With Wimbledon fortnight around the corner, we catch up with Boris Becker and Annabel Croft at San Lorenzo to talk tennis, success and SW19
Interview Helen Brown
A 16-year-old Boris Becker was brought to San Lorenzo fresh from his success at Queen’s Club by tennis legend and coach, Ion Tiriac. He ordered a steak and pasta, followed by a lemon sorbet, and that became his pre-match ritual. It was what he ordered the night before his record-breaking singles victory in 1985. ‘That became my diet before every single match,’ Boris says, sitting now at a corner table in San Lorenzo Wimbledon over 30 years later with Annabel Croft.
Founded in 1969, San Lorenzo is as much a part of Wimbledon heritage as tennis whites, strawberries and Champagne. Stationed at the bottom of the hill in this charming borough, the up-market Italian boasts a list of diners that reads like the Wimbledon tournament leader board. Ghigo Berni and his brother Paolo – sons of Lorenzo and Mara Berni of the legendary San Lorenzo in Beauchamp Place – have fed just about every tennis champion of the past five decades.
Andre Agassi had the local mothers of Wimbledon fawning over him as he dined and Martina Navratilova hosted her retirement party here. Stan Smith comes here to eat and his picture hangs on the wall. Last year, the place was frequented by Maria Sharapova and the Williams sisters, to name just a few.
The floors are tiled with cream slabs and the walls hung with quirky and considered art. Alongside Stan Smith are black and white shots of Nastase and Adriano Panatta. Beyond the bar is a second, quieter dining room and outside an al fresco area. We’re here with restaurant owner Ghigo and Annabel Croft – former British number one tennis player, presenter and frequent visitor to San Lorenzo. The three share an affectionate friendship that dates back to Boris and Annabel’s playing days.
SAN LORENZO SOCIAL CLUB
Tennis stars these days are arguably fitter than ever, thanks to fierce coaches and stricter diets, but what was impressive about the players of the young Tiriac generation was their ability to perform exceptionally on court whilst maintaining a spirited social life off it. Annabel and Boris reminisce fondly on Wednesday nights spent at China White and dinners-turned-discos at Tramp.
‘I remember seeing Boris, hobbling around on crutches,’ Annabel recalls. ‘He was 16 and beating Bill Scanlon on court two, but he’d sprained his ankle. I remember going to a nightclub and he was there on his crutches,’ she says.
‘It was an era when players were much more photographed,’ Ghigo tells us. ‘We would have paparazzi here all the time, especially for people like Gabriela Sabatini and Annabel. I remember those days really fondly.’
It was during this time – when Boris was here pretty much every night, at the same table – that he met Ghigo and his family. ‘We’re talking 32-33 years ago. I don’t think I’ve eaten more food out of any other restaurant in the world,’ Boris says. Ghigo’s parents are the godparents of Boris’ children and there is even a pizza named after his son, Noah.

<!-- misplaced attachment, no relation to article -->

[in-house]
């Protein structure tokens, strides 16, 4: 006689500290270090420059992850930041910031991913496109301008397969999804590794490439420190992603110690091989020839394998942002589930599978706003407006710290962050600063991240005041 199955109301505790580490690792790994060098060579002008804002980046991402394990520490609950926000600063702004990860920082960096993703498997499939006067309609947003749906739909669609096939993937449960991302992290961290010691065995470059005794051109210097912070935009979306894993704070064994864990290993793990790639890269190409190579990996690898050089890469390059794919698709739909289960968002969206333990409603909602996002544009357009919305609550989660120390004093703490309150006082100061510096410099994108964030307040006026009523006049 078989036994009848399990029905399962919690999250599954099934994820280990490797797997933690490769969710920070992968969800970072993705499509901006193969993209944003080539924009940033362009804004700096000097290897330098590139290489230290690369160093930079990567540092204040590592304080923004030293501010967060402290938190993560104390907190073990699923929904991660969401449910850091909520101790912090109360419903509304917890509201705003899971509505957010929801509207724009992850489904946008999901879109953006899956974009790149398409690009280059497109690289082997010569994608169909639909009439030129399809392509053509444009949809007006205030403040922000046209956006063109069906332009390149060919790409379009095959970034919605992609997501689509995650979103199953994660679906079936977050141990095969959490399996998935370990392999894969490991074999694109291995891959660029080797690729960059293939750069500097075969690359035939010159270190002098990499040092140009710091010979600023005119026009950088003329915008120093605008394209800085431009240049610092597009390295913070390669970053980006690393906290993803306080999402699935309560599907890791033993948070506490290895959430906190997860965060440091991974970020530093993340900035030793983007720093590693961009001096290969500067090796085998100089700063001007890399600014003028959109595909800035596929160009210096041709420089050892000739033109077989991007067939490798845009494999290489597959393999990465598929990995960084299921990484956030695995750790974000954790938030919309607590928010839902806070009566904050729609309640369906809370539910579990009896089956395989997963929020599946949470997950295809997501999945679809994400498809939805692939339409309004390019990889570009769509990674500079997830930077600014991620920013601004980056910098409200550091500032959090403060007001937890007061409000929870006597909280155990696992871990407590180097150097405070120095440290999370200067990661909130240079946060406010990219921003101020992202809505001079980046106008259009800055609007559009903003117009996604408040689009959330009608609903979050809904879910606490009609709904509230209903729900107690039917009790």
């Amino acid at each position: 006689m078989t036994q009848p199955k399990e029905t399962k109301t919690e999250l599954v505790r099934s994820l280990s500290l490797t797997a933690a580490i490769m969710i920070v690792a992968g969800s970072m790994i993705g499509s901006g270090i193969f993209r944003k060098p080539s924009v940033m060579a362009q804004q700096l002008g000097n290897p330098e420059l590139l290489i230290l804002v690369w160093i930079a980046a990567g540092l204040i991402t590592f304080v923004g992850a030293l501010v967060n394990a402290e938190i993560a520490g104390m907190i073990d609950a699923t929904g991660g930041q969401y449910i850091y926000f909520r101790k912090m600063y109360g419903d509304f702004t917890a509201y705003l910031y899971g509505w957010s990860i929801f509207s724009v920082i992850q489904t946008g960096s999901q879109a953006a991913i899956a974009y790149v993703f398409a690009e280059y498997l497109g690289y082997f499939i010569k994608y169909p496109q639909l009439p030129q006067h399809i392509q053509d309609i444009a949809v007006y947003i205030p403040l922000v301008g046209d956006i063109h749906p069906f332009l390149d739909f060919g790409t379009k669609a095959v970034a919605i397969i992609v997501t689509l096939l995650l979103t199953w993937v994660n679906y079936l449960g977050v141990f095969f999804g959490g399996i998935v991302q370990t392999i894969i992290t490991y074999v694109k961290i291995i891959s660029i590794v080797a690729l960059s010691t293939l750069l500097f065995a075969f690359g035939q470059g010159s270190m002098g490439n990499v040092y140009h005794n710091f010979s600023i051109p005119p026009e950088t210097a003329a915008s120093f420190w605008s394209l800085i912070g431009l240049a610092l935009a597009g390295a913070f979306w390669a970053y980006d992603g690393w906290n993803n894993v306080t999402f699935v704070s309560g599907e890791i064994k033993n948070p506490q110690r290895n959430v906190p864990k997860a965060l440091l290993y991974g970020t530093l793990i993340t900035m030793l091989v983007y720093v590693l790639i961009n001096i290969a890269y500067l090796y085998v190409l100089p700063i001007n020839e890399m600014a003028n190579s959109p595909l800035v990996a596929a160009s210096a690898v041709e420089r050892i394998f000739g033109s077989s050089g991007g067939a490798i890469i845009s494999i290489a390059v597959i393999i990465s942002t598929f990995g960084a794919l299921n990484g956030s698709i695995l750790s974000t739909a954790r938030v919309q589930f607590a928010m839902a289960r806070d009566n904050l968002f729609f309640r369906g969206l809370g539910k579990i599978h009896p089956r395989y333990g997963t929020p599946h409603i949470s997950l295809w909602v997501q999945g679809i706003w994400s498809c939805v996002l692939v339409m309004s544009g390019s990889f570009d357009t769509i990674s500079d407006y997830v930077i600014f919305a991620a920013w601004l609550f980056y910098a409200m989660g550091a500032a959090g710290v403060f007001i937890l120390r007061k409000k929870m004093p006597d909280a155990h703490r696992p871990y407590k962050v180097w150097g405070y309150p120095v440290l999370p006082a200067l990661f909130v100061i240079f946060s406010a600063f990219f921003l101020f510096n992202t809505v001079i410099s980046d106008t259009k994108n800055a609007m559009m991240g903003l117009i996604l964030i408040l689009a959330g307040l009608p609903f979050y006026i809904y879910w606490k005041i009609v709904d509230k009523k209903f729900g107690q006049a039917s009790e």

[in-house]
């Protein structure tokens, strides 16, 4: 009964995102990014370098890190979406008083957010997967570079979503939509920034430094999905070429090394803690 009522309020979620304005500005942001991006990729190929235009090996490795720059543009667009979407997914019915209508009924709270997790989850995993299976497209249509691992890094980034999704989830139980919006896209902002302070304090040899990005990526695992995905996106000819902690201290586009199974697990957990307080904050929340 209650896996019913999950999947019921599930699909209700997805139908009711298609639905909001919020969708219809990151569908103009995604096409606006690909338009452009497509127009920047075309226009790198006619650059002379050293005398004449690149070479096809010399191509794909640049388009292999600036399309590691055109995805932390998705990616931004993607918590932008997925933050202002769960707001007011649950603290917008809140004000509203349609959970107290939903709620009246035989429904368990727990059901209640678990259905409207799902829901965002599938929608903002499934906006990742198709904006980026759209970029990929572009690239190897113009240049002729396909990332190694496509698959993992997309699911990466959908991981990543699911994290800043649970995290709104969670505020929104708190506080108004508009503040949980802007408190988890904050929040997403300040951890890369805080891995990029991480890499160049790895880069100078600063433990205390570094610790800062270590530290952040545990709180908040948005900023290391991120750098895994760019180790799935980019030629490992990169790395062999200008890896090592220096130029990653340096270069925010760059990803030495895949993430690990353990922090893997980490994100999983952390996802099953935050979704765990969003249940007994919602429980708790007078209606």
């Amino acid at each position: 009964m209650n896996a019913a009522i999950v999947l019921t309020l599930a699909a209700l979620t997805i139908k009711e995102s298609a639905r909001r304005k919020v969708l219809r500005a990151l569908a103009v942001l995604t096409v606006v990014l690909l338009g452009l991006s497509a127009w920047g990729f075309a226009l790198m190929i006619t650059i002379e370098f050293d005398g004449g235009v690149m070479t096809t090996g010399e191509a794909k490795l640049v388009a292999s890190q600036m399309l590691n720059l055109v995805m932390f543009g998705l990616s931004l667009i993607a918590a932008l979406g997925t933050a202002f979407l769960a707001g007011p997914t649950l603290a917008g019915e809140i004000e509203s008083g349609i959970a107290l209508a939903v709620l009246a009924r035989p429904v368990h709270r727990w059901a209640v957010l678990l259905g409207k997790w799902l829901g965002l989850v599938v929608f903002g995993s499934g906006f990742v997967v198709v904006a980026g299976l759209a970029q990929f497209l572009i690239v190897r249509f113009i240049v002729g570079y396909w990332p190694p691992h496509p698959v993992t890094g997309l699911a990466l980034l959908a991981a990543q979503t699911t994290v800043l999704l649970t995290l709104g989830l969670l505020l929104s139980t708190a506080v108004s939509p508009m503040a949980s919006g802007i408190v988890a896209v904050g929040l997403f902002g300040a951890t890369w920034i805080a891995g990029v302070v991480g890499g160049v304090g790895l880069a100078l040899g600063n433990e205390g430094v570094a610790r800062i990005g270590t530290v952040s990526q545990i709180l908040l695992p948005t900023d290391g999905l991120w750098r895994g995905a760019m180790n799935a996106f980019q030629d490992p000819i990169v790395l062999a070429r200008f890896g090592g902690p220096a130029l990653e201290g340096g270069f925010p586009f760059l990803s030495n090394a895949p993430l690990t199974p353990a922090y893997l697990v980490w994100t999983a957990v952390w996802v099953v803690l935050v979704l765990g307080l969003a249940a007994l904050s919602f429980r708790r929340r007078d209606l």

THE INNOCENCE OF YOUTH
Boris’ generation was the last to really enjoy a decent dinner and drink after knocking a few balls about on the court. ‘We underestimate – especially the top players – how much pressure they are under now,’ he says. ‘They’re all part of a bigger picture and that is the entertainment industry. You have kids and young adults watching – impressionable people – and the players become role models even though they don’t want to be,’ he explains. So did he realise the magnitude of what he’d achieved at the time? Not at all; he believes ‘it was the innocence of youth.
It was the mid 80’s and sports didn’t really exist in Germany at the time, with the exception of a few footballers.’ When he hit that last brutal serve against Kevin Curren to lift the Wimbledon title, he became part of championship folklore.
We look back now and see that of course he was always going to do well. Playing abilities aside, he had the mentality to completely disengage with outside pressures when on the court. ‘I think it’s one of the harshest sports in terms of psychology, because you can’t really prepare for it,’ Annabel says.
Boris credits Tiriac for this winning sports mindset. ‘He would say the purpose of today is to win the match. So what do we have to do today to win the match?’ Boris recalls. This strength of mind is the mark of a great player. Boris believes it’s part of the battle; ‘You don’t win a tennis match just by hitting the ball,’ he says. ‘As a coach, I thought it was important to practise a lot, but I rated the match mentality much higher,’ he continues.
This was certainly evident during his stint with Djokovic. After crashing out of the French Open final, Djokovic went on to lift the Wimbledon trophy under the guidance of Boris. ‘It’s how you react and deal with certain situations that counts,’ he tells us, ‘It’s not what you do on the practise court, it’s what you do in the match.’
Boris now lives in Wimbledon and his career has turned full circle. This year we’ll see him commentating at the tournament again. And as for coaching, will we see him return to the sidelines? ‘I wouldn’t rule it out, a few players have asked me – both male and female,’ he says. ‘Coaching is a very time consuming commitment though. I’m on standby for my family, but you also have to be on standby for the players,’ he explains. For him, the ‘weekend is the weekend’ which he enjoys at the home he has made here in Wimbledon, still eating three times a week at San Lorenzo.
It’s easy to see why he, Annabel and so many tennis greats have developed such a fondness for the place. It has the alluring charm of an authentic Italian trattoria and with food to match. As a mecca for the tennis world, and with the Wimbledon fortnight on the horizon, this iconic eatery will always be an inherent aspect of Wimbledon’s heritage.